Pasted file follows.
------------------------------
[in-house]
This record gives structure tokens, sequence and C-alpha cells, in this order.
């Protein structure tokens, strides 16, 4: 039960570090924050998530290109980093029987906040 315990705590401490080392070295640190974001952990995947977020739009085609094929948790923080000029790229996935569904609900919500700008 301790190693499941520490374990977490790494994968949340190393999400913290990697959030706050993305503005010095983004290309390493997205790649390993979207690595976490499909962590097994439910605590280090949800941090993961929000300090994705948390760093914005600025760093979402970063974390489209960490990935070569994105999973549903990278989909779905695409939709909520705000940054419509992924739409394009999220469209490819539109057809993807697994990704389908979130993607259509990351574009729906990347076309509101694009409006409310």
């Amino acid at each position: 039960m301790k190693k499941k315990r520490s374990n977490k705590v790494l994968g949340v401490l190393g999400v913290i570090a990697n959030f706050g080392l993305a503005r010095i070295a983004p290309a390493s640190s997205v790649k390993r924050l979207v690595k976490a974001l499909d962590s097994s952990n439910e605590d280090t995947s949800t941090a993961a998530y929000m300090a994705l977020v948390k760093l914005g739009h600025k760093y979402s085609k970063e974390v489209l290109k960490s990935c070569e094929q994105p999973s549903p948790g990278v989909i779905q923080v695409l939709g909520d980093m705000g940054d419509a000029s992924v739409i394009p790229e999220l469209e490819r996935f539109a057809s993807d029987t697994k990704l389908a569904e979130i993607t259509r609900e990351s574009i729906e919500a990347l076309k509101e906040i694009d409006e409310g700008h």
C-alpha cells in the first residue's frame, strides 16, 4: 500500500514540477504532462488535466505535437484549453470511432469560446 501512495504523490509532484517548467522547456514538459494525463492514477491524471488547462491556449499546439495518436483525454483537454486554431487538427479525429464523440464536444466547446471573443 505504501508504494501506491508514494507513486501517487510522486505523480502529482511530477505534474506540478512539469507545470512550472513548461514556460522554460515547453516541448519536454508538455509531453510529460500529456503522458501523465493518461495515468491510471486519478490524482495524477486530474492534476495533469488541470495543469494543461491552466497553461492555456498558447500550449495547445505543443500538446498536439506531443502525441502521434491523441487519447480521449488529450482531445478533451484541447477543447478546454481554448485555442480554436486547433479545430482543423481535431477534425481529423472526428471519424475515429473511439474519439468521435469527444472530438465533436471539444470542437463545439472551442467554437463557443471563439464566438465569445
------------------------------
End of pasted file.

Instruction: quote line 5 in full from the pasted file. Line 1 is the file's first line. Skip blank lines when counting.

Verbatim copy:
C-alpha cells in the first residue's frame, strides 16, 4: 500500500514540477504532462488535466505535437484549453470511432469560446 501512495504523490509532484517548467522547456514538459494525463492514477491524471488547462491556449499546439495518436483525454483537454486554431487538427479525429464523440464536444466547446471573443 505504501508504494501506491508514494507513486501517487510522486505523480502529482511530477505534474506540478512539469507545470512550472513548461514556460522554460515547453516541448519536454508538455509531453510529460500529456503522458501523465493518461495515468491510471486519478490524482495524477486530474492534476495533469488541470495543469494543461491552466497553461492555456498558447500550449495547445505543443500538446498536439506531443502525441502521434491523441487519447480521449488529450482531445478533451484541447477543447478546454481554448485555442480554436486547433479545430482543423481535431477534425481529423472526428471519424475515429473511439474519439468521435469527444472530438465533436471539444470542437463545439472551442467554437463557443471563439464566438465569445